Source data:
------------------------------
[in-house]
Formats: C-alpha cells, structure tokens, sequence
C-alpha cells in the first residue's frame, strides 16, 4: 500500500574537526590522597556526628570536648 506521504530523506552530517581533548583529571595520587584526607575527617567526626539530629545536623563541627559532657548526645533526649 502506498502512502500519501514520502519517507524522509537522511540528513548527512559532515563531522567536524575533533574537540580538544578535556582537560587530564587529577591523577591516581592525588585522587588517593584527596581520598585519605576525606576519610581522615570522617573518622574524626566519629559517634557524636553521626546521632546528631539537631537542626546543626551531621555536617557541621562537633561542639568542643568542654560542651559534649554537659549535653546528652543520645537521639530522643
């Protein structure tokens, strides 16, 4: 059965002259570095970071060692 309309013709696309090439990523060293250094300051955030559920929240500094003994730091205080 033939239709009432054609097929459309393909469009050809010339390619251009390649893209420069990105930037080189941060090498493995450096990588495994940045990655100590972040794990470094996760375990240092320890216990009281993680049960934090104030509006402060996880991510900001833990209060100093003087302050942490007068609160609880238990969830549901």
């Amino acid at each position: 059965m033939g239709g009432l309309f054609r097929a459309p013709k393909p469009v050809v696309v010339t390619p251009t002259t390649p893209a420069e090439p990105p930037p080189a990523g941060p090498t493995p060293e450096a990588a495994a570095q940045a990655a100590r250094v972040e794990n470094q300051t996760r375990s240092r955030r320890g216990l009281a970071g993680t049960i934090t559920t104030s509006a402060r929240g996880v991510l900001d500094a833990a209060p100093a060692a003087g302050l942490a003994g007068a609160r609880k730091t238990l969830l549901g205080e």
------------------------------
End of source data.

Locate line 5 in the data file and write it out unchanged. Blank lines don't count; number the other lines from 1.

């Amino acid at each position: 059965m033939g239709g009432l309309f054609r097929a459309p013709k393909p469009v050809v696309v010339t390619p251009t002259t390649p893209a420069e090439p990105p930037p080189a990523g941060p090498t493995p060293e450096a990588a495994a570095q940045a990655a100590r250094v972040e794990n470094q300051t996760r375990s240092r955030r320890g216990l009281a970071g993680t049960i934090t559920t104030s509006a402060r929240g996880v991510l900001d500094a833990a209060p100093a060692a003087g302050l942490a003994g007068a609160r609880k730091t238990l969830l549901g205080e």